|My weather watching companions Tonks (tan coast)|
and Jackson (in black) measure the snow that fell
on our St. Albans, Vermont yard overnight.
Looks like about 0.7 inches, the pups report.
It's windy and chilly and will stay that way all day. But there is some sun coming, except possibly in the northern high elevations, and especially around Jay Peak.
Temperatures just above freezing will melt most of the snow today, and a strong warm spell this week will make spring resume.
However, there's a horrible, midwinter style cold wave coming and that will really interrupt spring for a few days, starting Saturday or Saturday night.
After today's blustery weather and a seasonably chilly night tonight, Wednesday will be pleasant, with temperatures getting up to near 50 degrees under sunny skies.
Thursday morning, a warm front comes through and temperatures will probably get into the very mild 60s by afternoon across most of Vermont. Showers will come in from the west later in the day and continue into Friday.
It will remain very mild Thursday night, with temperatures staying above 50 in most places, and getting well into the 50s Friday.
Normally I would say this is a good thing. It will encourage plants to grow, the grass to turn green and start diminish the March blahs and browns that we have now.
However, that cold wave coming in looks bad, and there are signs that it will last a bit longer than I originally thought.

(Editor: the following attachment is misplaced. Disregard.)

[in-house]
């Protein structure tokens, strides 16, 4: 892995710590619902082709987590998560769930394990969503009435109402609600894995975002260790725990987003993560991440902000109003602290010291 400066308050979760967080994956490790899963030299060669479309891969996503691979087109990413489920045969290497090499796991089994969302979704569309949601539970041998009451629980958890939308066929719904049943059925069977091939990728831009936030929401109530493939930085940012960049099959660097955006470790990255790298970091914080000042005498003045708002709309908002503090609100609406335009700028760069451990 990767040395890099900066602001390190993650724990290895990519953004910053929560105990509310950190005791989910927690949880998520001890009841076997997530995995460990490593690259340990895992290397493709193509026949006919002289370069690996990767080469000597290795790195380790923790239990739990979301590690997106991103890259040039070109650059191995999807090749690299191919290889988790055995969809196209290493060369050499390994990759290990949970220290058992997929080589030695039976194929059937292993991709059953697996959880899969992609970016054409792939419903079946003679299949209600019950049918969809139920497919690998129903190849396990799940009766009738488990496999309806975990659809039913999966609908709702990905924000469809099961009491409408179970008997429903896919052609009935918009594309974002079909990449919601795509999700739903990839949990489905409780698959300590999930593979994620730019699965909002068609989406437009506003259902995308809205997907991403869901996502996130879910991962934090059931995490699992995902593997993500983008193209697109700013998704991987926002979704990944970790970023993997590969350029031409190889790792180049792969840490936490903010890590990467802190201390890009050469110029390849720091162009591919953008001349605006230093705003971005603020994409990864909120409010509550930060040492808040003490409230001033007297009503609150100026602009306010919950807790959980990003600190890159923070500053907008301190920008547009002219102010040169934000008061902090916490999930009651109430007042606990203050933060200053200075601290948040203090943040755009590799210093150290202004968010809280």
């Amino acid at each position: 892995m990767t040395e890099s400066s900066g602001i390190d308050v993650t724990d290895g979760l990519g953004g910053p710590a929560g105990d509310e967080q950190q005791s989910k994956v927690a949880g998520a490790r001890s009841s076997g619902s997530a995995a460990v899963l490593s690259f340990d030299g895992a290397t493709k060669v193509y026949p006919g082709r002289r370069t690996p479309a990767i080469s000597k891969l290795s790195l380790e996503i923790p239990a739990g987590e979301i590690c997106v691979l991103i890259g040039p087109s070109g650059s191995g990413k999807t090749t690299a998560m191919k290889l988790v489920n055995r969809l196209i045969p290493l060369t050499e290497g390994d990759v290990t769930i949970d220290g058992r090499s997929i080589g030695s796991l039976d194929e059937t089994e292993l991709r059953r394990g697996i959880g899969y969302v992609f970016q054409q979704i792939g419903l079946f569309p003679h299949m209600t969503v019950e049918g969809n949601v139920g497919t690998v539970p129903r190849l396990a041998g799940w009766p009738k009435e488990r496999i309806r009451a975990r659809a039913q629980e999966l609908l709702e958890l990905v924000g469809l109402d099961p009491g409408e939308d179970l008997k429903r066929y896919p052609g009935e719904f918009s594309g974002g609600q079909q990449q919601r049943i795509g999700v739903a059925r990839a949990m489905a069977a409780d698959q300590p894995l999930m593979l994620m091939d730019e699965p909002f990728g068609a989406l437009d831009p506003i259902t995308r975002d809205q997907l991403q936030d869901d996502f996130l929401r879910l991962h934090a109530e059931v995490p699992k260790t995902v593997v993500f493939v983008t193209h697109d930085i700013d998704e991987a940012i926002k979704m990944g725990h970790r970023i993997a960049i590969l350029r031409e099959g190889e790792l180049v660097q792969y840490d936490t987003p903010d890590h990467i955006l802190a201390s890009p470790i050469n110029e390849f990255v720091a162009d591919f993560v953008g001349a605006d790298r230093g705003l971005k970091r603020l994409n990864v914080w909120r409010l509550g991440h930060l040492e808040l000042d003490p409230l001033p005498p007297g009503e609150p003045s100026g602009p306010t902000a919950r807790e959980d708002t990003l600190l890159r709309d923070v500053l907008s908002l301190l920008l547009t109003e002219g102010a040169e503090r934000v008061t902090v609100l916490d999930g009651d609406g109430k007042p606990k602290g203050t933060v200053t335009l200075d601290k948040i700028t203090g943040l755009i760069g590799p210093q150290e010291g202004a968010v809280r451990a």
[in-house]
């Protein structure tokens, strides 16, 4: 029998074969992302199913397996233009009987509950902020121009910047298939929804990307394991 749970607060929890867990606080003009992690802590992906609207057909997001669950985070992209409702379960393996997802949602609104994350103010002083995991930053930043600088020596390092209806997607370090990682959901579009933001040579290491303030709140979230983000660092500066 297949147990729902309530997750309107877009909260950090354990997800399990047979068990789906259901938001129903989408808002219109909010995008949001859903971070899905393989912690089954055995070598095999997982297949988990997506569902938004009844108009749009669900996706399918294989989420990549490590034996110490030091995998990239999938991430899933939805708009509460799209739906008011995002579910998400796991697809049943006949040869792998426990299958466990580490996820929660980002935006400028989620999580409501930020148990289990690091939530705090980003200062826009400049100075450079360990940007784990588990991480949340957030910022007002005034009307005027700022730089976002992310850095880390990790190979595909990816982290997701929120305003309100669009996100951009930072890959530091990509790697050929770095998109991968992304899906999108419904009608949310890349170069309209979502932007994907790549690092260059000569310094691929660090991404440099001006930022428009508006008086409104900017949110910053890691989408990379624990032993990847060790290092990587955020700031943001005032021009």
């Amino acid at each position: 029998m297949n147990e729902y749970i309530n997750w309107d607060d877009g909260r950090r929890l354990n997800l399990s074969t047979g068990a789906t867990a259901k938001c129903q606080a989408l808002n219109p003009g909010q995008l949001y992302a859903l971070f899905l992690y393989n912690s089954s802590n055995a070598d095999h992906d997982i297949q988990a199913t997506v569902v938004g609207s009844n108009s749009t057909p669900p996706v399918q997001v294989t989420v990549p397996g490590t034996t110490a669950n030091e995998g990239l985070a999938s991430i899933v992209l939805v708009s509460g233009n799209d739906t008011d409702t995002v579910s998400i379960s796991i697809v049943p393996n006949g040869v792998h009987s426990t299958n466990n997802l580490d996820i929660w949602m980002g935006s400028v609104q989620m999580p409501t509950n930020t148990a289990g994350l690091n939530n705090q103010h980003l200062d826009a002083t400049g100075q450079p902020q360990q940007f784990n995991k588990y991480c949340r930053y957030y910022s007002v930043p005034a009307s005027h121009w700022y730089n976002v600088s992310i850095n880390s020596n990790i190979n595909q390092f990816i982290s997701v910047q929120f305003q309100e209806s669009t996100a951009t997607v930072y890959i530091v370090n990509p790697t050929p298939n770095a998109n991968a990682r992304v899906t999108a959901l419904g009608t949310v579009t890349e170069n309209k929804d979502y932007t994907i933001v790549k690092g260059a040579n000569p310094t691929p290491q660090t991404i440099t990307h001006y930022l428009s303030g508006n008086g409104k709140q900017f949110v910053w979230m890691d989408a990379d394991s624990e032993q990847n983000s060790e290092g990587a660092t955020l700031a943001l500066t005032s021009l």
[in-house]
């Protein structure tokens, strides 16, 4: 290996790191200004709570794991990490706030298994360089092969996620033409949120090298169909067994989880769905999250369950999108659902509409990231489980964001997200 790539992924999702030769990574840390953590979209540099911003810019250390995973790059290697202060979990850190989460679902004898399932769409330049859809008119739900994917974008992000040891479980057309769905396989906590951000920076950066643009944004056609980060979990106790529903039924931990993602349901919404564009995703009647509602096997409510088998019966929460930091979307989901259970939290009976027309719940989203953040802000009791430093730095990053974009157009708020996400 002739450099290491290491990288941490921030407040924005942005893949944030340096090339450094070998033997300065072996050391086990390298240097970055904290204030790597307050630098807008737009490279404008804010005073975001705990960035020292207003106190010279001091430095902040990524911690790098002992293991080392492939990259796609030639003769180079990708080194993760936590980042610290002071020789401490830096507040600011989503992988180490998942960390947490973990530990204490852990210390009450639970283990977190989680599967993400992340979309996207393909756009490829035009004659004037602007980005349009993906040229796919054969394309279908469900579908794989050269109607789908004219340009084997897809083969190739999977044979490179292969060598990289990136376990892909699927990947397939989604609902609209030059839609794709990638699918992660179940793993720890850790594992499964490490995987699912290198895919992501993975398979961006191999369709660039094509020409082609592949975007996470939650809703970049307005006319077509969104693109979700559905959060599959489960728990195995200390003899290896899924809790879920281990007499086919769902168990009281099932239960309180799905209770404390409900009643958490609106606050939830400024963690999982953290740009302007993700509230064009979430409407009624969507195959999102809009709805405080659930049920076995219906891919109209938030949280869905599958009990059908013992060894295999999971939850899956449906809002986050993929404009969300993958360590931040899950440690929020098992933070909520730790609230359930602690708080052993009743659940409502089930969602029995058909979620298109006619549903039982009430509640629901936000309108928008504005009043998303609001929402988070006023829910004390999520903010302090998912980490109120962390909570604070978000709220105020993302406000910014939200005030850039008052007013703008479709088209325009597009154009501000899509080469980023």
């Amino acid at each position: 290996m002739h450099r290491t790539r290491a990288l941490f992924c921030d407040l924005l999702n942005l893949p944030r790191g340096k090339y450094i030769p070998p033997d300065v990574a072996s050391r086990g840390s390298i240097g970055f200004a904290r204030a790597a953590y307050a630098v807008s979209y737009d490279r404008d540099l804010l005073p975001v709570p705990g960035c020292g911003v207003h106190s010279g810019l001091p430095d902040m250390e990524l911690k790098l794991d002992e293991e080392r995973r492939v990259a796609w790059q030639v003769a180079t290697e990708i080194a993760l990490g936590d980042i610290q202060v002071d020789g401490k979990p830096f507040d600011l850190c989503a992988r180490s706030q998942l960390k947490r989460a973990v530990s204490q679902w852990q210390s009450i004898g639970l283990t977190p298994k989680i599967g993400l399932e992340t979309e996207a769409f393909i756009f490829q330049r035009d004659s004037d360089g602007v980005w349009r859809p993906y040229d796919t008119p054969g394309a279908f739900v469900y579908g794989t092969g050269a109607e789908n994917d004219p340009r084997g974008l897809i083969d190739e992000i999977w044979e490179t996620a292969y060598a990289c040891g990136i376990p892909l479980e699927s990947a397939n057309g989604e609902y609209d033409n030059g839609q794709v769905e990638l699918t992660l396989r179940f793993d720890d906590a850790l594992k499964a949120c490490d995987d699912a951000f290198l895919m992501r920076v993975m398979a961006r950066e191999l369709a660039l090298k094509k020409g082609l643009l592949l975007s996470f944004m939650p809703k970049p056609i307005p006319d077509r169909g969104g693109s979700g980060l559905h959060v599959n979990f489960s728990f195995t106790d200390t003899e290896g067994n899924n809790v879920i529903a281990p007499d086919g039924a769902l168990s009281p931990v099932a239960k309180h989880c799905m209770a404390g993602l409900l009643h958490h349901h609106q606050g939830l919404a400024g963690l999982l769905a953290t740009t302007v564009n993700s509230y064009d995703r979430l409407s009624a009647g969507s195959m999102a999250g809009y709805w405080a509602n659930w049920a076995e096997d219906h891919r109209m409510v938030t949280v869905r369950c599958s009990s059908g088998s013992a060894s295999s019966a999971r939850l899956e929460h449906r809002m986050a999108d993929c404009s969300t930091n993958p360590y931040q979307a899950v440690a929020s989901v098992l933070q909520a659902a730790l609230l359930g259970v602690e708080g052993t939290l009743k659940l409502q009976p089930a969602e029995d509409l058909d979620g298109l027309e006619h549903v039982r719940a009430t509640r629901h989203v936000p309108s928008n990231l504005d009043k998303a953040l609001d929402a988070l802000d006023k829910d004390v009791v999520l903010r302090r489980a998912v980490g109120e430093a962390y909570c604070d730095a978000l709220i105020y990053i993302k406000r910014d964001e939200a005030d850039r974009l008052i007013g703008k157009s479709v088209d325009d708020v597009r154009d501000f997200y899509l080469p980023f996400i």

How cold? Temperatures Sunday and Monday afternoon likely won't get above freezing in most of northern Vermont, and lows Monday night will get into the single digits and low teens across most of the Green Mountain State. It's even possible, if the skies clear and the winds die down, that temperatures could flirt with zero in the coldest hollows.
This forecast is incredibly cold for April. Maybe not coldest ever, but still impressive. For the record, the coldest temperature on record in Vermont in April was 12 below in Bloomfield, April 1, 1923. In Burlington, the coldest April temperature on record was 2 above on April 7, 1972.
I had anticipated an early end to the cold beginning Tuesday, but now some computer models suggest a reinforcing shot of cold air, at least as chilly as Sunday's blast, could come in on Tuesday. That's still uncertain, but ominious for those who want spring.
I'm not sure what I should do about all the daffodils and other plants coming up in my St. Albans, Vermont weather yard.
Should I mulch the hell out of them? That's a lot of work, since I have a zillion daffodils coming up. Or should I take my chances and hope they survive.
I don't like these extremes, but I guess it's the price we pay for such an extremely warm winter and early spring.